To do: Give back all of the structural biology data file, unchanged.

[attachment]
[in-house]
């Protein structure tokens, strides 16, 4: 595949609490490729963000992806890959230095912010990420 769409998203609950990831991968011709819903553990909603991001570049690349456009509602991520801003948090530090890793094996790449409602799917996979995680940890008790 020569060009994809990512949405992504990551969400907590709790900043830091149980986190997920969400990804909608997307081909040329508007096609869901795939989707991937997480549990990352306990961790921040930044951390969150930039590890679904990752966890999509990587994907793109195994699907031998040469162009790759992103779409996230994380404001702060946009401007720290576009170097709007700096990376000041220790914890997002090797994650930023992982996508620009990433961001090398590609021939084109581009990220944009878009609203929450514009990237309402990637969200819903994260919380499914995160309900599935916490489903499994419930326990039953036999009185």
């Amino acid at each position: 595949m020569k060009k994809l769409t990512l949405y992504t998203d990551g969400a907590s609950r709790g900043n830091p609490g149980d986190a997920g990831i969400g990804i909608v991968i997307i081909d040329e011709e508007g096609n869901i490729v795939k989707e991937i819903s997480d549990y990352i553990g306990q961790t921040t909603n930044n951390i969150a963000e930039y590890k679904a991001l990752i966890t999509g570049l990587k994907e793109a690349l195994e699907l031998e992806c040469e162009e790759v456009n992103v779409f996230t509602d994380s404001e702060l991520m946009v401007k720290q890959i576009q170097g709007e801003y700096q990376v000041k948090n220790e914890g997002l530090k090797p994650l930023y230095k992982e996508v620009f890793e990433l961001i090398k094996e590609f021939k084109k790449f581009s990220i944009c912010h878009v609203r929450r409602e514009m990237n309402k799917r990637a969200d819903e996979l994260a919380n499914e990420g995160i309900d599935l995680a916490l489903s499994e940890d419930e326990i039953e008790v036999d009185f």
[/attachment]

[in-house]
């Protein structure tokens, strides 16, 4: 595949609490490729963000992806890959230095912010990420 769409998203609950990831991968011709819903553990909603991001570049690349456009509602991520801003948090530090890793094996790449409602799917996979995680940890008790 020569060009994809990512949405992504990551969400907590709790900043830091149980986190997920969400990804909608997307081909040329508007096609869901795939989707991937997480549990990352306990961790921040930044951390969150930039590890679904990752966890999509990587994907793109195994699907031998040469162009790759992103779409996230994380404001702060946009401007720290576009170097709007700096990376000041220790914890997002090797994650930023992982996508620009990433961001090398590609021939084109581009990220944009878009609203929450514009990237309402990637969200819903994260919380499914995160309900599935916490489903499994419930326990039953036999009185």
């Amino acid at each position: 595949m020569k060009k994809l769409t990512l949405y992504t998203d990551g969400a907590s609950r709790g900043n830091p609490g149980d986190a997920g990831i969400g990804i909608v991968i997307i081909d040329e011709e508007g096609n869901i490729v795939k989707e991937i819903s997480d549990y990352i553990g306990q961790t921040t909603n930044n951390i969150a963000e930039y590890k679904a991001l990752i966890t999509g570049l990587k994907e793109a690349l195994e699907l031998e992806c040469e162009e790759v456009n992103v779409f996230t509602d994380s404001e702060l991520m946009v401007k720290q890959i576009q170097g709007e801003y700096q990376v000041k948090n220790e914890g997002l530090k090797p994650l930023y230095k992982e996508v620009f890793e990433l961001i090398k094996e590609f021939k084109k790449f581009s990220i944009c912010h878009v609203r929450r409602e514009m990237n309402k799917r990637a969200d819903e996979l994260a919380n499914e990420g995160i309900d599935l995680a916490l489903s499994e940890d419930e326990i039953e008790v036999d009185f």